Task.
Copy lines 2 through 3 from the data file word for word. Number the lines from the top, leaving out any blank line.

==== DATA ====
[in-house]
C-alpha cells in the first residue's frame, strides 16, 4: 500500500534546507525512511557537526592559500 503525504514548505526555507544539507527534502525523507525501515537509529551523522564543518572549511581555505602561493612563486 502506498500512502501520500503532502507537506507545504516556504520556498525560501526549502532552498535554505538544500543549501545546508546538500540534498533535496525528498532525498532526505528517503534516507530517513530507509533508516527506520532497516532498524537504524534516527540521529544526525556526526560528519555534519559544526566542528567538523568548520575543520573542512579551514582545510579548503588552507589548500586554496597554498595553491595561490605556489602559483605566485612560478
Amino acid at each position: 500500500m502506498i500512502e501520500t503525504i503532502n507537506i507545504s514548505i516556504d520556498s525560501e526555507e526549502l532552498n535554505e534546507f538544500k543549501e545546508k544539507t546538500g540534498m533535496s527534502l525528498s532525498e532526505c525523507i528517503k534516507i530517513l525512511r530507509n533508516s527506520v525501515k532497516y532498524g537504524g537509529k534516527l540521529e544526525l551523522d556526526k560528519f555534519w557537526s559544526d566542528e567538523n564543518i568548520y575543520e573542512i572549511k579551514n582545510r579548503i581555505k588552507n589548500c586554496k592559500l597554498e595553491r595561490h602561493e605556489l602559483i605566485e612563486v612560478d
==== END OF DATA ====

C-alpha cells in the first residue's frame, strides 16, 4: 500500500534546507525512511557537526592559500 503525504514548505526555507544539507527534502525523507525501515537509529551523522564543518572549511581555505602561493612563486 502506498500512502501520500503532502507537506507545504516556504520556498525560501526549502532552498535554505538544500543549501545546508546538500540534498533535496525528498532525498532526505528517503534516507530517513530507509533508516527506520532497516532498524537504524534516527540521529544526525556526526560528519555534519559544526566542528567538523568548520575543520573542512579551514582545510579548503588552507589548500586554496597554498595553491595561490605556489602559483605566485612560478
Amino acid at each position: 500500500m502506498i500512502e501520500t503525504i503532502n507537506i507545504s514548505i516556504d520556498s525560501e526555507e526549502l532552498n535554505e534546507f538544500k543549501e545546508k544539507t546538500g540534498m533535496s527534502l525528498s532525498e532526505c525523507i528517503k534516507i530517513l525512511r530507509n533508516s527506520v525501515k532497516y532498524g537504524g537509529k534516527l540521529e544526525l551523522d556526526k560528519f555534519w557537526s559544526d566542528e567538523n564543518i568548520y575543520e573542512i572549511k579551514n582545510r579548503i581555505k588552507n589548500c586554496k592559500l597554498e595553491r595561490h602561493e605556489l602559483i605566485e612563486v612560478d